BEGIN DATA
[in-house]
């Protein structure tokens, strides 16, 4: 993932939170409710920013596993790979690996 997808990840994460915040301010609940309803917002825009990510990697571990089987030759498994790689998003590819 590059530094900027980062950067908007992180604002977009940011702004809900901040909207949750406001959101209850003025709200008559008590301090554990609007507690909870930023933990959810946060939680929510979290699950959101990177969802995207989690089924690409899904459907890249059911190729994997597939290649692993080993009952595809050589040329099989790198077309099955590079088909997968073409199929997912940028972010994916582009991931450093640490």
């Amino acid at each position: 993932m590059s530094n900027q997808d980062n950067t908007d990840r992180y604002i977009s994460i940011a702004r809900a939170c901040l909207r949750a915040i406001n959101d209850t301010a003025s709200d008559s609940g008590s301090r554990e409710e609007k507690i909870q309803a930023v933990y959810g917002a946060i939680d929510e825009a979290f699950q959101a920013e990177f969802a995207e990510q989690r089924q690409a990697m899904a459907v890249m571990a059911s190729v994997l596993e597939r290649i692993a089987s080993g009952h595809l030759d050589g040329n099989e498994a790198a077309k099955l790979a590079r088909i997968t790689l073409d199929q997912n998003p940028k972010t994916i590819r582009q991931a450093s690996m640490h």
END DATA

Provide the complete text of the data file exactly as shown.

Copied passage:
[in-house]
């Protein structure tokens, strides 16, 4: 993932939170409710920013596993790979690996 997808990840994460915040301010609940309803917002825009990510990697571990089987030759498994790689998003590819 590059530094900027980062950067908007992180604002977009940011702004809900901040909207949750406001959101209850003025709200008559008590301090554990609007507690909870930023933990959810946060939680929510979290699950959101990177969802995207989690089924690409899904459907890249059911190729994997597939290649692993080993009952595809050589040329099989790198077309099955590079088909997968073409199929997912940028972010994916582009991931450093640490």
């Amino acid at each position: 993932m590059s530094n900027q997808d980062n950067t908007d990840r992180y604002i977009s994460i940011a702004r809900a939170c901040l909207r949750a915040i406001n959101d209850t301010a003025s709200d008559s609940g008590s301090r554990e409710e609007k507690i909870q309803a930023v933990y959810g917002a946060i939680d929510e825009a979290f699950q959101a920013e990177f969802a995207e990510q989690r089924q690409a990697m899904a459907v890249m571990a059911s190729v994997l596993e597939r290649i692993a089987s080993g009952h595809l030759d050589g040329n099989e498994a790198a077309k099955l790979a590079r088909i997968t790689l073409d199929q997912n998003p940028k972010t994916i590819r582009q991931a450093s690996m640490h």